With so many options for treating alkalinity, it is hard to know which one truly works the best. There are three main options that are typically represented in the marketplace for Wastewater Treatment Plants (WWTP) when faced with this question: magnesium hydroxide, lime slurry, and caustic soda. The following outlines the good and the bad of each, hopefully providing needed guidance for decision making at WWTPs.
Most wastewater treatment plant operators understand that their wastewater treatment plants function best at some ideal pH and that a minimum amount of alkalinity is required to keep microorganisms happy. But too often, the values of pH and alkalinity are incorrectly used interchangeably, and a thorough understanding of each parameter’s true relationship to biological stability and optimal performance – gets lost in the translation.
Most often, this error in terminology stems from the use of the most common alkaline pH modifiers and alkalinity supplements, caustic soda and lime.Where their use may successfully meet pH demands, they will likely fall short in supplying adequate alkalinity requirements without adversely elevating pH beyond biologically healthy limits. Furthermore, maintaining pH stability and uniformity across entire treatment basins remains a virtual impossibility. Therefore, it’s important to look at each option for pH & alkalinity adjustments and ensure a good understanding of the effects of each on the system For example, when looking at nitrification process alone, it has been reported that having a stable, slightly elevated pH and enough alkalinity can drastically improve the denitrification of wastewater (see figure).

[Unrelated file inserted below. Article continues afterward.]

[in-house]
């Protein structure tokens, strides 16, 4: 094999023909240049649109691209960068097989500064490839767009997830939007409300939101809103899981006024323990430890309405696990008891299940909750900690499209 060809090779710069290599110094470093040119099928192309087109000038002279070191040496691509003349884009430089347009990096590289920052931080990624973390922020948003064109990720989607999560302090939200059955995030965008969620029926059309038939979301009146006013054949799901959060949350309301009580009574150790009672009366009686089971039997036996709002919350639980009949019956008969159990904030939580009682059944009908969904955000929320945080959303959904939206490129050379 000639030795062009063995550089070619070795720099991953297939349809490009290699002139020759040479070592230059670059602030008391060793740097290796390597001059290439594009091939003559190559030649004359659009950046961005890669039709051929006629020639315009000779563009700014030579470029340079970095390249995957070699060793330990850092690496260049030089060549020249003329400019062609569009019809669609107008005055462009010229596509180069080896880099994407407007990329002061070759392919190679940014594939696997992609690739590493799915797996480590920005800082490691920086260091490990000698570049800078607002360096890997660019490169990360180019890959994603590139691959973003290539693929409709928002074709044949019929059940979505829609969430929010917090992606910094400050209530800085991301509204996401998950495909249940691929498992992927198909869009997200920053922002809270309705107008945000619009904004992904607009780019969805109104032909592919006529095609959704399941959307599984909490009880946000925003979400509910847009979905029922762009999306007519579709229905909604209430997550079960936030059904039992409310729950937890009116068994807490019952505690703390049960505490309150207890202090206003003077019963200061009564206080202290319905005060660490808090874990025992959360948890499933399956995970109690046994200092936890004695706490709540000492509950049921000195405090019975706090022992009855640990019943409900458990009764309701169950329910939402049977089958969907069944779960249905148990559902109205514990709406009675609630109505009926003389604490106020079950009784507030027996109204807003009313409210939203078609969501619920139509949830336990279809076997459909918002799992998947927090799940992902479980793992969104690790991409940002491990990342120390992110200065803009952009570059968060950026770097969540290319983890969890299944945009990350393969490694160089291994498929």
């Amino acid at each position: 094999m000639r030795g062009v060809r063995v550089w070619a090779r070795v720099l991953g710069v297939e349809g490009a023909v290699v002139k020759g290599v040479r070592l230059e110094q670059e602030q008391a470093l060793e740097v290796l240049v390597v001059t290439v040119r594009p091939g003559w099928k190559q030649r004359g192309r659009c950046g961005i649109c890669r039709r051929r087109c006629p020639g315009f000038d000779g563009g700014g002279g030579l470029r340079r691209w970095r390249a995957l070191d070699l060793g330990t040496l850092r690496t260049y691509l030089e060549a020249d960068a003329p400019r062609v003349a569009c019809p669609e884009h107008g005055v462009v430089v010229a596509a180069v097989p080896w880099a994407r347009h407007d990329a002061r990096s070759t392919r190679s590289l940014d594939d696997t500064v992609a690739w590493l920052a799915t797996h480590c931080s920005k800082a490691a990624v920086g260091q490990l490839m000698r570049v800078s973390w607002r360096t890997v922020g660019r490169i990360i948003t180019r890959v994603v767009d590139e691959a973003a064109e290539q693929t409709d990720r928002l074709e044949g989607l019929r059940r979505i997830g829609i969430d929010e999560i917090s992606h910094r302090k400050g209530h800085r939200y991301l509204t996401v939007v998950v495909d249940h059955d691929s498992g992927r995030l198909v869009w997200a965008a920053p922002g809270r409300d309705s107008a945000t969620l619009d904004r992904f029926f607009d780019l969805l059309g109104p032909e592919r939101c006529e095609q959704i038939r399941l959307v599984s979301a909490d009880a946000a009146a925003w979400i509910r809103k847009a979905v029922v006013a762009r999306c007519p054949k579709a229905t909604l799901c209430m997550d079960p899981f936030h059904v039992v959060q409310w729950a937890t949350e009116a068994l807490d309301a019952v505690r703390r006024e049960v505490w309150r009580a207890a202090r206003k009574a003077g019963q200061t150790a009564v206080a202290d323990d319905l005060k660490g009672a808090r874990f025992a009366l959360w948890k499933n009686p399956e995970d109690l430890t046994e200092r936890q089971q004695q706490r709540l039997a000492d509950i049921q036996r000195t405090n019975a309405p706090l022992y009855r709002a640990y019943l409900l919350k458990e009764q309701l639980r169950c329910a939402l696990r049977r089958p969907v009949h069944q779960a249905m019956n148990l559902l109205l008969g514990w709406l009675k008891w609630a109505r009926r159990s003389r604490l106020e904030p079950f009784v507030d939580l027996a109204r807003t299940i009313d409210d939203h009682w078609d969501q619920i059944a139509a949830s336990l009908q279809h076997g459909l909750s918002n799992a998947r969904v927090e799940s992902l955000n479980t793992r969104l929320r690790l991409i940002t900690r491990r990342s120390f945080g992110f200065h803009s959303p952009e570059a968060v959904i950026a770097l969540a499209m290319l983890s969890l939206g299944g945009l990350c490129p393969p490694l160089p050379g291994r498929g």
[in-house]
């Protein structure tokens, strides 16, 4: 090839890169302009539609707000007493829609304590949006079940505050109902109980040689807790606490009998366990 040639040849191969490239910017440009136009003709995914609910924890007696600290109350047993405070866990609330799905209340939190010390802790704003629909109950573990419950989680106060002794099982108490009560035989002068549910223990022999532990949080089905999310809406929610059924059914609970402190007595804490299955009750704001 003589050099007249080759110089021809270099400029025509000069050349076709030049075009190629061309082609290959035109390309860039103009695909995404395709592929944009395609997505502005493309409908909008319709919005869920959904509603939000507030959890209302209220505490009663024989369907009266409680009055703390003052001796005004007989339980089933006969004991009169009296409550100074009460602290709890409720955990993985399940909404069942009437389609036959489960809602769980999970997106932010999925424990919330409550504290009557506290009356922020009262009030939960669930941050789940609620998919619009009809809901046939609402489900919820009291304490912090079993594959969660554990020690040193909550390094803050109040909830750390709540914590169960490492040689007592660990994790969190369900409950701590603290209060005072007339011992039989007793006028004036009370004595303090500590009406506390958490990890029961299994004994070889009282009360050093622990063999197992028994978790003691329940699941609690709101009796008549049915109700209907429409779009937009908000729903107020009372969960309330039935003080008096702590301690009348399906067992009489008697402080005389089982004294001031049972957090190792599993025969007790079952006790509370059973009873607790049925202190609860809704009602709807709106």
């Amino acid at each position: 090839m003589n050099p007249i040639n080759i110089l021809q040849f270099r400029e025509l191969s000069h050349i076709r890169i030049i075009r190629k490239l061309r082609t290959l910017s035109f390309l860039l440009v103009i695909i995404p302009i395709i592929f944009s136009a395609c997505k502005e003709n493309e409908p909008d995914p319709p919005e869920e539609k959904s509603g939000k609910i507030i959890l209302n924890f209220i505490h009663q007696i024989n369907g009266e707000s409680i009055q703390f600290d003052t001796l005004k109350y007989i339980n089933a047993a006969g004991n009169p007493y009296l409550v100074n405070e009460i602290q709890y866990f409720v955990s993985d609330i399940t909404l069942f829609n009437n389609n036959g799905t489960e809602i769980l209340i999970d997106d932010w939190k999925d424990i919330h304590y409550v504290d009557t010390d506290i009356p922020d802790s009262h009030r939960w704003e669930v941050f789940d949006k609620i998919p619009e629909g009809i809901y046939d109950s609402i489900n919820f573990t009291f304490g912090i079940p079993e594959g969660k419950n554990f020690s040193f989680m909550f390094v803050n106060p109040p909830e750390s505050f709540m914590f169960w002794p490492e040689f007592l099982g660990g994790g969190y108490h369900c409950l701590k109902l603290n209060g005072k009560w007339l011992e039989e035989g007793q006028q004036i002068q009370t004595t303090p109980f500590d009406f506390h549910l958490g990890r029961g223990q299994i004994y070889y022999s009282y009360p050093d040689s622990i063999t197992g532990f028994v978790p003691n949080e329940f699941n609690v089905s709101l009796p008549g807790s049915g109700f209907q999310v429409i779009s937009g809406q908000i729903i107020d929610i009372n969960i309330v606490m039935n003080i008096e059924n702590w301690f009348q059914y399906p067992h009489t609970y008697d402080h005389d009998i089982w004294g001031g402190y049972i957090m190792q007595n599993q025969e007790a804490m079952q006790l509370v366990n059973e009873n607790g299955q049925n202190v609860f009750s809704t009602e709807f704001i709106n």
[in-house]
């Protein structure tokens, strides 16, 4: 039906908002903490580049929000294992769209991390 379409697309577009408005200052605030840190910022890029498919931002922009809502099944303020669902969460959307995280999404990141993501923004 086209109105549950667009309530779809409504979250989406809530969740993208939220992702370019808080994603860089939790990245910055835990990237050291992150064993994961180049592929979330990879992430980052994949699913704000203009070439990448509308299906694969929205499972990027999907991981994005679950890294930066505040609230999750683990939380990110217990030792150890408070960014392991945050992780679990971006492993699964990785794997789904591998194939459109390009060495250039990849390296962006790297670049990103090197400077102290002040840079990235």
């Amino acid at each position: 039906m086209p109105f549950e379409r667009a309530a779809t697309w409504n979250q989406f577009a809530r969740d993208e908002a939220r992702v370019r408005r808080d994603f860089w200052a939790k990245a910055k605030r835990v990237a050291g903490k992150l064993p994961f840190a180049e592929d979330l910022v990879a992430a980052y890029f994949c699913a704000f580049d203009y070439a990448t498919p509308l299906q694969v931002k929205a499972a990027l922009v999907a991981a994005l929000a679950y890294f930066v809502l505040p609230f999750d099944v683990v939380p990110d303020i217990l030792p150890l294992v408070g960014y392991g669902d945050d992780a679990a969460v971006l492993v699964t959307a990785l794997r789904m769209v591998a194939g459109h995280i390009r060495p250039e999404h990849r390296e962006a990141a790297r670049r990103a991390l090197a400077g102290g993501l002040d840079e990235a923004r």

Hydrated Lime Slurry:
A very common product, also known as hydrated lime or CaO quicklime, lime can be ‘slurry-ized’ through the addition of water to dry lime powder. This slurry can be used to treat wastewater to increase pH and alkalinity and is commonly used in potable water to “soften,” or remove hardness minerals, such as calcium and magnesium from drinking water.
Lime slurries minimize the effects of potential scaling in the water distribution system. It is also the most commonly used product to maintain alkalinity levels because of its low cost and multiple treatment benefits, such as assisting in the removal of manganese and iron from water.
The downside of lime slurry originates from its high solubility. Maintaining proper pH levels often becomes biologically prohibitive before ideal alkalinity levels and process stability can be reached. Another major concern is lime slurry will cause an increase in waste sludge, sometimes as much as 50% – adding more disposal costs to the operation. If that wasn’t already enough, hydrated lime slurry added in collection systems increases the operations and maintenance costs related to formation of scale and accumulated solids/sludge. In severe cases this can lead to line blockages.